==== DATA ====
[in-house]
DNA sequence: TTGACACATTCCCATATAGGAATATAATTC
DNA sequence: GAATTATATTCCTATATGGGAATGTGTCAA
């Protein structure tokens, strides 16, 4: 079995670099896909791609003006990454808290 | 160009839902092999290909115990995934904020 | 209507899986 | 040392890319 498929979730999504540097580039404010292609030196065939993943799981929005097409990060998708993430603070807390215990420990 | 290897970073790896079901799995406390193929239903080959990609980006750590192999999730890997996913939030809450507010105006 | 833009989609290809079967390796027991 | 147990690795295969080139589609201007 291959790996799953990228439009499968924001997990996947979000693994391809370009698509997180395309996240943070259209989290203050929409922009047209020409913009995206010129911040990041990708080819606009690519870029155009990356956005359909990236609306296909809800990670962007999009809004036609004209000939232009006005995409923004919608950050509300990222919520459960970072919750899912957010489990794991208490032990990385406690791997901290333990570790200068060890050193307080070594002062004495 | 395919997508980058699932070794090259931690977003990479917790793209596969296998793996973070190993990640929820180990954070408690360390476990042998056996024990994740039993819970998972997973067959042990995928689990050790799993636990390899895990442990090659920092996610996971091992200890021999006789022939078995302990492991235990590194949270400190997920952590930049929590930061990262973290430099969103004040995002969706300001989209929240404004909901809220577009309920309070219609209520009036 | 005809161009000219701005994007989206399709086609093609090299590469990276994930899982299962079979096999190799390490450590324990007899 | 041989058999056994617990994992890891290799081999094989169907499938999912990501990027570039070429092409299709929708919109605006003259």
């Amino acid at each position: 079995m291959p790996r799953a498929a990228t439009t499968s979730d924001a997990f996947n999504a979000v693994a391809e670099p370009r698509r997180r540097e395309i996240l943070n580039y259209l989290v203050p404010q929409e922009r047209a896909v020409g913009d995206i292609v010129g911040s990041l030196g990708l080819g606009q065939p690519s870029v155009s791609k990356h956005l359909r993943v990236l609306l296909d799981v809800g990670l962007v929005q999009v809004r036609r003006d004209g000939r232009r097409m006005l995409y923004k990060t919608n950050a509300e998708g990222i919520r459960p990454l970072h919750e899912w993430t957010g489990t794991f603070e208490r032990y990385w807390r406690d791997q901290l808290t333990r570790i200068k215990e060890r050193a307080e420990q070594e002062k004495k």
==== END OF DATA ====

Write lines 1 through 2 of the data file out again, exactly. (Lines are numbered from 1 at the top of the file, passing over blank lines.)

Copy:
[in-house]
DNA sequence: TTGACACATTCCCATATAGGAATATAATTC